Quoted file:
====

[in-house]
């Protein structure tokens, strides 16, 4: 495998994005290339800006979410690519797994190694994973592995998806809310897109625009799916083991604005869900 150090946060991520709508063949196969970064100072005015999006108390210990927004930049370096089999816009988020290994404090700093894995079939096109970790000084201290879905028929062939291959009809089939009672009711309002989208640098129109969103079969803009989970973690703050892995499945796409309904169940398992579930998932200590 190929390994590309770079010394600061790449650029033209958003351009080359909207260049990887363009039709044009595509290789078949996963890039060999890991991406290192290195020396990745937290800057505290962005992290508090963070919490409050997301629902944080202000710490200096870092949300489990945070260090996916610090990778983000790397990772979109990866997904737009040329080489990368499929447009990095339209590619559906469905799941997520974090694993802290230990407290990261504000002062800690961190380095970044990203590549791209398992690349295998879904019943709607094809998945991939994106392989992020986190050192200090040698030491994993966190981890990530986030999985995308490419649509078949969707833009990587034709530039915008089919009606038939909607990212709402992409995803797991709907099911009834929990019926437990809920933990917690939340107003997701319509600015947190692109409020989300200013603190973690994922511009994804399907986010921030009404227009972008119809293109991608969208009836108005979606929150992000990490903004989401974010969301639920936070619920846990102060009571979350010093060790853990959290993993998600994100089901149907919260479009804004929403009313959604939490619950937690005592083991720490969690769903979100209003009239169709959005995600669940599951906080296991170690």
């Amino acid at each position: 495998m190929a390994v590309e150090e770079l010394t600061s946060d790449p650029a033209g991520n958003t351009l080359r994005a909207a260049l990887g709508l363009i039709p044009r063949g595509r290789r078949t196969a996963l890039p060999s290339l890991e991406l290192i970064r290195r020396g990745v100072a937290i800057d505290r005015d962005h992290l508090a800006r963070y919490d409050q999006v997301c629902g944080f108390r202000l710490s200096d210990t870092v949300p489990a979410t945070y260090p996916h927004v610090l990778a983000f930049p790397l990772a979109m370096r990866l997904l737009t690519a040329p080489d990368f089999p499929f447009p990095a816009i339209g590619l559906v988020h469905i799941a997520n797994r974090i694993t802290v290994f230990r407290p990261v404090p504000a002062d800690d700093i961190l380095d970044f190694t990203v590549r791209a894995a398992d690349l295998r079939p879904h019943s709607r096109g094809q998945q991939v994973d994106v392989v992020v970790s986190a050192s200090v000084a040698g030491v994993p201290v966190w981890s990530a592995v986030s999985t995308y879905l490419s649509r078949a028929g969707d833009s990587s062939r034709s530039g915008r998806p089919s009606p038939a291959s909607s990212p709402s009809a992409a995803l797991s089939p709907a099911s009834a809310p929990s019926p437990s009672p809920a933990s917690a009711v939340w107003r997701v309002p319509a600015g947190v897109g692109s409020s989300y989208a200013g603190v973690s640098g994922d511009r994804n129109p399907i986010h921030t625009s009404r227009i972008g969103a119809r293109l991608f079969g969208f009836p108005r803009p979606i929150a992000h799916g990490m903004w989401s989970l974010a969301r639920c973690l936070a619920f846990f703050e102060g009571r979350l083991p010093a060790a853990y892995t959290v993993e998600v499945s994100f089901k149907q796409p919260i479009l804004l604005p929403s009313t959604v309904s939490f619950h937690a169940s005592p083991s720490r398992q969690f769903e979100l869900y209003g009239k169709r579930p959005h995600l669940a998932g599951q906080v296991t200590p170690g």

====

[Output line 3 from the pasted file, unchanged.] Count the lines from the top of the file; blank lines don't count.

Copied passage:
């Amino acid at each position: 495998m190929a390994v590309e150090e770079l010394t600061s946060d790449p650029a033209g991520n958003t351009l080359r994005a909207a260049l990887g709508l363009i039709p044009r063949g595509r290789r078949t196969a996963l890039p060999s290339l890991e991406l290192i970064r290195r020396g990745v100072a937290i800057d505290r005015d962005h992290l508090a800006r963070y919490d409050q999006v997301c629902g944080f108390r202000l710490s200096d210990t870092v949300p489990a979410t945070y260090p996916h927004v610090l990778a983000f930049p790397l990772a979109m370096r990866l997904l737009t690519a040329p080489d990368f089999p499929f447009p990095a816009i339209g590619l559906v988020h469905i799941a997520n797994r974090i694993t802290v290994f230990r407290p990261v404090p504000a002062d800690d700093i961190l380095d970044f190694t990203v590549r791209a894995a398992d690349l295998r079939p879904h019943s709607r096109g094809q998945q991939v994973d994106v392989v992020v970790s986190a050192s200090v000084a040698g030491v994993p201290v966190w981890s990530a592995v986030s999985t995308y879905l490419s649509r078949a028929g969707d833009s990587s062939r034709s530039g915008r998806p089919s009606p038939a291959s909607s990212p709402s009809a992409a995803l797991s089939p709907a099911s009834a809310p929990s019926p437990s009672p809920a933990s917690a009711v939340w107003r997701v309002p319509a600015g947190v897109g692109s409020s989300y989208a200013g603190v973690s640098g994922d511009r994804n129109p399907i986010h921030t625009s009404r227009i972008g969103a119809r293109l991608f079969g969208f009836p108005r803009p979606i929150a992000h799916g990490m903004w989401s989970l974010a969301r639920c973690l936070a619920f846990f703050e102060g009571r979350l083991p010093a060790a853990y892995t959290v993993e998600v499945s994100f089901k149907q796409p919260i479009l804004l604005p929403s009313t959604v309904s939490f619950h937690a169940s005592p083991s720490r398992q969690f769903e979100l869900y209003g009239k169709r579930p959005h995600l669940a998932g599951q906080v296991t200590p170690g």